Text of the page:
Pickled Garlic

Happy Tuesday Fellow Foodies!

If you know me personally, then you know that two of my favorite foods are pickled vegetables (Japanese-"tsukemono style) and garlic.

Today, while grocery shopping-at my local WinCo (yes that is a shameless plug for my favorite store), I came across some of the nicest garlic I had seen in a while. So I bought 3 heads of the stuff with the intention of pickling some of it.

What do you do with pickled garlic? GOOD QUESTION!

1. Seafood: Use pickled garlic instead of raw when cooking fish. Or blend it into mayonnaise and sour cream for a tartar sauce with zest.
Since one of garlic’s most famous pairs is tomatoes, make use of chopped pickled garlic in an aromatic shrimp taco dish. Cook down the flavor of the garlic by first sautéing in olive oil. Then add sun-dried tomatoes, cilantro, thyme, marjoram, tarragon, and cayenne to cooked shrimp.
2. Meat: Garlic and lamb is a tried and true pair. Try stir-frying pickled garlic, onion, cumin, and sliced lamb. The vinegar naturally present in the pickled garlic will turn up the flavor of the entire dish.
3. Vegetables: When pan-frying vegetables, take advantage of the tangy yet savory flavor burst by chopping up pickled garlic and adding olive oil.
4. Potatoes: Finely chop pickled garlic and sprinkle into your favorite potato salad or use it as a topping for a new twist on the traditional baked potato.
5. Italian food: Pickled garlic without extra seasonings goes well in most Italian dishes.
6. Chili: The next time you make chili from scratch, use pickled garlic instead of raw, to pack a bit of a punch.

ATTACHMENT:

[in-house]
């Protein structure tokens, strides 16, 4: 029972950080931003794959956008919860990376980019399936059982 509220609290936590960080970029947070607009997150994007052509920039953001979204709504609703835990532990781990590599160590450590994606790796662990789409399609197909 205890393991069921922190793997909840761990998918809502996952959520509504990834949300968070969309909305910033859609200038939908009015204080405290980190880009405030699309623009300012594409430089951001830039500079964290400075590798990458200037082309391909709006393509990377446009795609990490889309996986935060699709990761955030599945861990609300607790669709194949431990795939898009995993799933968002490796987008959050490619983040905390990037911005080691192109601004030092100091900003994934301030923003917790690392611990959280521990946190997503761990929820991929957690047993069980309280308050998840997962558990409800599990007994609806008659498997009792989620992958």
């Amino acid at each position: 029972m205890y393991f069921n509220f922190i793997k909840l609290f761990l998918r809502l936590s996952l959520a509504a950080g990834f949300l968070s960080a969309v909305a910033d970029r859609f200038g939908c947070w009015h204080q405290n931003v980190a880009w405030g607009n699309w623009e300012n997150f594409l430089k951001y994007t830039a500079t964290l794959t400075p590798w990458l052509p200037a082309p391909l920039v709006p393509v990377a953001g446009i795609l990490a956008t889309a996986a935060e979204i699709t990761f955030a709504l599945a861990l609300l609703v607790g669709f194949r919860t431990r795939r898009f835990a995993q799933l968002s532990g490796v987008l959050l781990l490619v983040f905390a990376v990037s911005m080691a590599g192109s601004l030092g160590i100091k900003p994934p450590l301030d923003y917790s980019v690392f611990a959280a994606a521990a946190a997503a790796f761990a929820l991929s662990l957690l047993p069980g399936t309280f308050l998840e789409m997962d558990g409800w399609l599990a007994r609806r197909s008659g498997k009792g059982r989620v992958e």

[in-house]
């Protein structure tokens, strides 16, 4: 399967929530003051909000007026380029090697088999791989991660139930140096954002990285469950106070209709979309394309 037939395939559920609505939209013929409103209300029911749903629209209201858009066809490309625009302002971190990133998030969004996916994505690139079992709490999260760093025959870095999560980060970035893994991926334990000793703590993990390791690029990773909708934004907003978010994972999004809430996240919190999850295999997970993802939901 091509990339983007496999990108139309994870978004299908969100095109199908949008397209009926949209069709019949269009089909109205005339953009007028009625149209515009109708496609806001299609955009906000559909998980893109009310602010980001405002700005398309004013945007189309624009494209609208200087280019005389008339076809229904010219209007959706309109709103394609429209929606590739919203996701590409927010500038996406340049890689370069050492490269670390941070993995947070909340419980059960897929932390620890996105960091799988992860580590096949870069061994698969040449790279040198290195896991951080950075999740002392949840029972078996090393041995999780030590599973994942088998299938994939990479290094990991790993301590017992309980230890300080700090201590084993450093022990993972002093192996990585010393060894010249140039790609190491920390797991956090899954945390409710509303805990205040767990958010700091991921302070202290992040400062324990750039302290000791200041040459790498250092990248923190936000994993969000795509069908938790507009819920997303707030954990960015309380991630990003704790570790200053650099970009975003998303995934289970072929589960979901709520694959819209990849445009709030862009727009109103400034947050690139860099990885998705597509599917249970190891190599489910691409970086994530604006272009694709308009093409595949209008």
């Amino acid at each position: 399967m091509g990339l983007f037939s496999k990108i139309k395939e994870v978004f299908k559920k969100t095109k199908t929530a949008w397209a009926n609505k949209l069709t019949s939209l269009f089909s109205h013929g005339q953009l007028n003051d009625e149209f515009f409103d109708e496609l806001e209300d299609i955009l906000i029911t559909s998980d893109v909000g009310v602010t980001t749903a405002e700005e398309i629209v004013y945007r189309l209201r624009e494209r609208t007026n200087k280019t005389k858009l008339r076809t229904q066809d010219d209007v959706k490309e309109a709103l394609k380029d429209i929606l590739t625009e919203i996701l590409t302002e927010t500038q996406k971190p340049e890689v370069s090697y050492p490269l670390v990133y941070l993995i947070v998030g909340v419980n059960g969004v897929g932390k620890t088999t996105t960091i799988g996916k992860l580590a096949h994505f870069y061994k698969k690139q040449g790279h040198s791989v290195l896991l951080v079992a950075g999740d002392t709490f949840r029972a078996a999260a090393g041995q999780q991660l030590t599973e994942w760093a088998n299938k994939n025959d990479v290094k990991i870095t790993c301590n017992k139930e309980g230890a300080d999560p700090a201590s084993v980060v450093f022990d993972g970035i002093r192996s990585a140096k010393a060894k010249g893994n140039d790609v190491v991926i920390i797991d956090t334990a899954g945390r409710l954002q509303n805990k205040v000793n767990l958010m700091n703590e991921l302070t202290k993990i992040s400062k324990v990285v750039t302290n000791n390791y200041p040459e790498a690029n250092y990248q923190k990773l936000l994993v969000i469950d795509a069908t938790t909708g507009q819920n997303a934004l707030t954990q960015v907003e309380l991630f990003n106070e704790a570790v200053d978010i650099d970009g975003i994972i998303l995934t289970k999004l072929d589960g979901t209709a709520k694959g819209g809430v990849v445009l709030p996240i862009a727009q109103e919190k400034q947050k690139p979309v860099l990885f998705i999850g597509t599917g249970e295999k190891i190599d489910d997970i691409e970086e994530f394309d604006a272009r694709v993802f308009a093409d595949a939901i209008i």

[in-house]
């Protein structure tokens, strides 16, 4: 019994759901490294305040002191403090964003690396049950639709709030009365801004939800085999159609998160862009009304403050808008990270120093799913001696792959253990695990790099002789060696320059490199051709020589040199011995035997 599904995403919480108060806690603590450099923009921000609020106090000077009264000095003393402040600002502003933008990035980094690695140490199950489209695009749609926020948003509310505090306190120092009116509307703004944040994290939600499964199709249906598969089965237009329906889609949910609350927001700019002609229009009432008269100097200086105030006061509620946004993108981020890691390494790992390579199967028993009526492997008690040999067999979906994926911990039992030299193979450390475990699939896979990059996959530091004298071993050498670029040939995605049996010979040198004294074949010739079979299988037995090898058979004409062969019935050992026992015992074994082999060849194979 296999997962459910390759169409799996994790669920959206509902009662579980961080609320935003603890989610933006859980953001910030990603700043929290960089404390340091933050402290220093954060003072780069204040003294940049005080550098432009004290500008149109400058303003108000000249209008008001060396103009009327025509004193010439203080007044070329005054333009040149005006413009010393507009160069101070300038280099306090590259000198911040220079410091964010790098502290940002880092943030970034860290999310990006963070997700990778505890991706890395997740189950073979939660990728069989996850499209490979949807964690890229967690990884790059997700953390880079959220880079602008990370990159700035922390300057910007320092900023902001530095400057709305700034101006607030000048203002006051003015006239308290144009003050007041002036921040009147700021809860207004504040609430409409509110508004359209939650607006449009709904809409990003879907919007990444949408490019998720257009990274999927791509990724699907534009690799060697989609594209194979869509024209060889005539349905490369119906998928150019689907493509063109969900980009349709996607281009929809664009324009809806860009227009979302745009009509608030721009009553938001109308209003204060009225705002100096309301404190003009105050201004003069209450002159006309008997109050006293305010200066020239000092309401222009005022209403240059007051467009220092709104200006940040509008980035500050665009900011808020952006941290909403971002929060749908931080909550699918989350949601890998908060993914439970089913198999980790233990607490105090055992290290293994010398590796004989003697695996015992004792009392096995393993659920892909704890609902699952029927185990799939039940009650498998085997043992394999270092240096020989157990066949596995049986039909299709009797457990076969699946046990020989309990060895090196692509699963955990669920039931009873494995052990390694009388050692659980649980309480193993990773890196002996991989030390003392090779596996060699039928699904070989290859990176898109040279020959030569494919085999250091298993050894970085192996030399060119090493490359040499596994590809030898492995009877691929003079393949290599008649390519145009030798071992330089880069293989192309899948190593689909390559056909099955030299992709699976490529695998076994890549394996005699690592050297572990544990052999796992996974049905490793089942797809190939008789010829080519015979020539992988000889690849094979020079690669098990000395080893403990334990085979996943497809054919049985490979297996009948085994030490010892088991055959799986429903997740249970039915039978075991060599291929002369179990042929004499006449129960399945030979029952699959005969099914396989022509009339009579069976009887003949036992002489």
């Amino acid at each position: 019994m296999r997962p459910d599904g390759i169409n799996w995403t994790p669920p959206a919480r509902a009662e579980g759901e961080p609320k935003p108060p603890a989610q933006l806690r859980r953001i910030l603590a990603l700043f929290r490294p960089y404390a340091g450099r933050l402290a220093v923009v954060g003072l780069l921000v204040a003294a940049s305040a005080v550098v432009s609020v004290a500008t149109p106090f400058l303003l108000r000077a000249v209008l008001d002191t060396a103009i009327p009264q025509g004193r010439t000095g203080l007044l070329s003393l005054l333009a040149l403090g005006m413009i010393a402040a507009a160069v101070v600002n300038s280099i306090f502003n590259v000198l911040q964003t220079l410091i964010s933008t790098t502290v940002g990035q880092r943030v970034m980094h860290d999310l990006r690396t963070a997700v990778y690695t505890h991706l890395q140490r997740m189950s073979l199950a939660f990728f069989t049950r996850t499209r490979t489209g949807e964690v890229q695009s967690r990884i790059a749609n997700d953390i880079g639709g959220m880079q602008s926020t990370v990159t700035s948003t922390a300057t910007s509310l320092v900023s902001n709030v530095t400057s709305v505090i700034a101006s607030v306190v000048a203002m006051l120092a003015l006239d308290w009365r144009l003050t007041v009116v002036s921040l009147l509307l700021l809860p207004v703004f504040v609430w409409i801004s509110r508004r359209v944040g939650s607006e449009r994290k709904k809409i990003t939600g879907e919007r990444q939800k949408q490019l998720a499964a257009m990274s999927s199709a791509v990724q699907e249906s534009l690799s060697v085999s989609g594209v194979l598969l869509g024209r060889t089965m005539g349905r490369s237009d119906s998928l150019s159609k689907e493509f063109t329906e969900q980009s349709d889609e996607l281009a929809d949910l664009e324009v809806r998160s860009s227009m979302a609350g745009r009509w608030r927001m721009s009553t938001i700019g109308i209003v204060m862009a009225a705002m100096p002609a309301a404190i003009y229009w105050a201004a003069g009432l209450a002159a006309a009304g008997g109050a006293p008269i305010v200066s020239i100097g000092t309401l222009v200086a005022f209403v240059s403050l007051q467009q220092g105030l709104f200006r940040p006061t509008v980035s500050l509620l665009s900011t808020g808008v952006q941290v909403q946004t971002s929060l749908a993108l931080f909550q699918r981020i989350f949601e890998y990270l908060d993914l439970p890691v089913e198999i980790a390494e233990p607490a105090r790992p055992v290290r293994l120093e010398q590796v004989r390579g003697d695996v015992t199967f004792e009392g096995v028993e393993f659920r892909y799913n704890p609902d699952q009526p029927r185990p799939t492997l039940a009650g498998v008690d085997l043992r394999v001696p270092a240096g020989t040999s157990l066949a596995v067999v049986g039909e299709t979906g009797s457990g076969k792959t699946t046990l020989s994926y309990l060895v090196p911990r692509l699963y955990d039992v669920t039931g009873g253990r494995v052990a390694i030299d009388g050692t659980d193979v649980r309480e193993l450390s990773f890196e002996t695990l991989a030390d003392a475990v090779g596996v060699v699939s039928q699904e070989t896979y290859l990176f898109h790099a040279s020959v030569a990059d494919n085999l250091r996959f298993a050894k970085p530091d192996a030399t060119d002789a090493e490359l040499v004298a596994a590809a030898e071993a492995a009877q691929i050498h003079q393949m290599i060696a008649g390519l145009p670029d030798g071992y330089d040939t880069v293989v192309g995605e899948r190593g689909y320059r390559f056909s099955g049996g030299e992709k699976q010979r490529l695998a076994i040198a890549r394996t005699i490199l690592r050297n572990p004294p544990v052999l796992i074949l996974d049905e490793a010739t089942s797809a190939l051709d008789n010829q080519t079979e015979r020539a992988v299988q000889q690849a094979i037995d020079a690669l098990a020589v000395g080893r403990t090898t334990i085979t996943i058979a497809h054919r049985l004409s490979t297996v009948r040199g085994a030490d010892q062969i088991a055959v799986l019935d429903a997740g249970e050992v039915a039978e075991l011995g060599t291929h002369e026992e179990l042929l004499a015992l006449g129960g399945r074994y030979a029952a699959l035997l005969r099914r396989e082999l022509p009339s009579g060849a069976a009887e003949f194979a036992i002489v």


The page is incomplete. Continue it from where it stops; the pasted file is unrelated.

7. Salad Dressing: the obvious choice! Just employ the garlic infused pickling vinegar, and a clove or two of your garlic to jazz up any and all salad dressings.

Pretty much anywhere you use raw garlic you and substitute in the pickled stuff and add the extra zing of tangy vinegar.

This recipe is one of the simplest that I know of-as it only used 5 ingredients-and you can vary the flavor by introducing any herbs, spices, or other veggies to the pickling party.

Here is the recipe:

Julie's Super-Simple Pickled Garlic

1 Head of garlic
12 oz. rice wine vinegar (or white wine vin in  a pinch)
1-2 Tbs. Kosher (or pink) salt
1-2 Tbs. something sweet (white, raw, or brown sugar, corn syrup or honey)
1 Chili pepper of your choosing (strictly optional)

Separate the cloves from the head of garlic. Remove the bottoms of each clove and gently peel them so that they keep their shape. Now you have two choices; 1. you can place the garlic whole into a 12 ounce jar and proceed, waiting about two weeks for your garlic to finish pickling.

 2. You can thinly slice your garlic as I did today and enjoy your pickles tomorrow! It is strictly up to you!

Place the garlic-however you prefer it-into a 12 ounce mason jar. Add everything else, screw on the lid, and shake it up until the salt and sugar are fully dissolved.

Place the jar in the fridge and allow your garlic to pickle for the appropriate amount of time as described in the above paragraph.

Variations:
1. Place the vinegar on the stove with the salt and one full cup of sugar. Boil and allow to cool before proceeding for a very sweet syrupy garlic.

2. Add extra chilies for pickled chilies and garlic mixed.

3. Add some fresh herbs like tarragon, thyme, oregano, and/or basil.

4. omit the salt and reduce your vinegar to 8 ounces and add 4 ounces of soy sauce and a couple table spoons of sesame oil for an Asian taste.

5. Pack your mason jar FULL of whole cloves, allow them to pickle, and give the jars are gifts!

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